On March 13, 1987, appellee Frances Mack had a violent quarrel with her "boy friend," appellant Snipes, during which the latter poured or spilled beer over her head and threatened "to do something to [her] worse than death." On the morning of March 15 appellee's neighbor telephoned her to say that a large sign, bearing the message in red letters that Frances Mack, of appellee's address, had AIDS, had been placed at the intersection of the subdivision entrance and a heavily traveled Chatham County road. About a week later a similarly worded sign was placed in a similar location, and a few days after that a third sign, bearing a similar statement but identifying Ms. Mack as a teacher, appeared across the street from the school where she was a faculty member.
Ms. Mack filed a libel action against Snipes, seeking general and punitive damages. At trial it developed that, while no witness could testify that he had actually seen Snipes either make or place the signs, there was testimony that Snipes was seen in Ms. Mack's driveway, carrying a piece of plywood approximately the size of the first sign, on the morning of March 15. There was also a sizable quantum of evidence that tended to impeach appellant's disclaimers of having made or placed the signs, and otherwise to implicate him to such an extent as to permit a rational trier of fact to (as Shakespeare's Polonius expressed it) "by indirections find directions out." Snipes moved for a directed verdict, contending that Ms. Mack had not proven that she did not have AIDS; the motion was denied.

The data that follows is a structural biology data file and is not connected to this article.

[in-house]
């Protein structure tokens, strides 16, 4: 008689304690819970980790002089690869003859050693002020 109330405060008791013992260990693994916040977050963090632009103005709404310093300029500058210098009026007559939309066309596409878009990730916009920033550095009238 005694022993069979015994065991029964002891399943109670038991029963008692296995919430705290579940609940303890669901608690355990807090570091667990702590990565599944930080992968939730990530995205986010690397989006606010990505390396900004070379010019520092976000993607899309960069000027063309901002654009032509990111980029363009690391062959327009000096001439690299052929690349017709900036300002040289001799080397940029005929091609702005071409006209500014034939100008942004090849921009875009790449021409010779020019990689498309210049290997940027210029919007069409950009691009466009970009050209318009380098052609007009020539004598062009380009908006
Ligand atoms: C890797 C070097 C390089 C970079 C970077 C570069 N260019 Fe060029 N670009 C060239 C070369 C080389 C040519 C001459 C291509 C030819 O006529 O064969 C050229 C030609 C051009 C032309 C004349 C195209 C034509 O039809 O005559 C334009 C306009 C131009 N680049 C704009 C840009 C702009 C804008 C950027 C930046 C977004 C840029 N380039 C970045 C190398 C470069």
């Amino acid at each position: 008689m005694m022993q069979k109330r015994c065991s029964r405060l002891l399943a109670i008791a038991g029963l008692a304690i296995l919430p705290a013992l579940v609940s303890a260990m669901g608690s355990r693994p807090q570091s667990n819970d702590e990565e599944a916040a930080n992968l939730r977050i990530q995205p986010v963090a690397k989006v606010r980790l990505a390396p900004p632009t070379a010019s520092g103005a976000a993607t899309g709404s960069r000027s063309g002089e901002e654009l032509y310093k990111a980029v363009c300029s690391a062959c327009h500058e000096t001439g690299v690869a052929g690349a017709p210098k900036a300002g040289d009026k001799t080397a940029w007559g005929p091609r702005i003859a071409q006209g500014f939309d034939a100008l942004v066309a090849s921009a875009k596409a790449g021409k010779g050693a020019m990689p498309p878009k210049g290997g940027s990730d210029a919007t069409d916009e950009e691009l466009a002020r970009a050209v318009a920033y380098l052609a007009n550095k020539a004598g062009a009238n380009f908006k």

After deliberating for 59 minutes the jury found for plaintiff, awarding general damages of $100,000. Snipes appeals on the general grounds, enumerating as error the trial court's denial of his motions for directed verdict and for new trial. Held:
Our examination of the trial transcript and the remainder of the record in this rather unusual case reveals no error in the proceedings below and no evidentiary insufficiency. The review of an appellate tribunal, of course, is confined to errors of law and the sufficiency, rather than the weight, of the evidence. Willis v. First Nat. Bank of Atlanta, 185 Ga. App. 648 (365 SE2d 458) (1988)
. We find no merit in appellant's assignment of error.
Roy L. Allen II, for appellee.